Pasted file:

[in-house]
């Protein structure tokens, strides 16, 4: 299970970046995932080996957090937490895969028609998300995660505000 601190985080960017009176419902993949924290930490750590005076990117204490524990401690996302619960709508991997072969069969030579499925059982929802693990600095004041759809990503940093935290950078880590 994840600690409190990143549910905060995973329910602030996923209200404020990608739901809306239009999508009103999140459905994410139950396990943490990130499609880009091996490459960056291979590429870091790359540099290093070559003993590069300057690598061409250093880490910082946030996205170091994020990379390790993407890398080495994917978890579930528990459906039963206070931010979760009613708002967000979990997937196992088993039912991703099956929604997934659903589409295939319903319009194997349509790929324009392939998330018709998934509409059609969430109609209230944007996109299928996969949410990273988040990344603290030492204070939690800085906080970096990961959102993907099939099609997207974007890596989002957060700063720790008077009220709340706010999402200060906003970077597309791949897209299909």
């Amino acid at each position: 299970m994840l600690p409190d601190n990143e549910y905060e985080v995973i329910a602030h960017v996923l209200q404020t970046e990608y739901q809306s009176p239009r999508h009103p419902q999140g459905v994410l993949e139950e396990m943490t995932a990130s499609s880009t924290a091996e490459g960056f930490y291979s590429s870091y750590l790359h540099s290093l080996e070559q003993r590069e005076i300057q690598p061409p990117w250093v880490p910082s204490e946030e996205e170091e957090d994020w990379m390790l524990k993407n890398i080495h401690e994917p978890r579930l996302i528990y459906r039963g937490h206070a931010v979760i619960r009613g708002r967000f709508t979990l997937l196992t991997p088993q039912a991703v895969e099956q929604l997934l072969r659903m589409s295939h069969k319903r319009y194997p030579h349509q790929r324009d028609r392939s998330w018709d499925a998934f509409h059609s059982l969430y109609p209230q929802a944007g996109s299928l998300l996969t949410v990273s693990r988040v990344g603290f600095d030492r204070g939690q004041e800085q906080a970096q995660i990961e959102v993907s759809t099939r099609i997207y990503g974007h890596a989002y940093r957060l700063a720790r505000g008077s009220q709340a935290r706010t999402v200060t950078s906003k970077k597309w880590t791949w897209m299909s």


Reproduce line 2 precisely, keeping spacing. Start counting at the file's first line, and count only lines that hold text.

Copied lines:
């Protein structure tokens, strides 16, 4: 299970970046995932080996957090937490895969028609998300995660505000 601190985080960017009176419902993949924290930490750590005076990117204490524990401690996302619960709508991997072969069969030579499925059982929802693990600095004041759809990503940093935290950078880590 994840600690409190990143549910905060995973329910602030996923209200404020990608739901809306239009999508009103999140459905994410139950396990943490990130499609880009091996490459960056291979590429870091790359540099290093070559003993590069300057690598061409250093880490910082946030996205170091994020990379390790993407890398080495994917978890579930528990459906039963206070931010979760009613708002967000979990997937196992088993039912991703099956929604997934659903589409295939319903319009194997349509790929324009392939998330018709998934509409059609969430109609209230944007996109299928996969949410990273988040990344603290030492204070939690800085906080970096990961959102993907099939099609997207974007890596989002957060700063720790008077009220709340706010999402200060906003970077597309791949897209299909």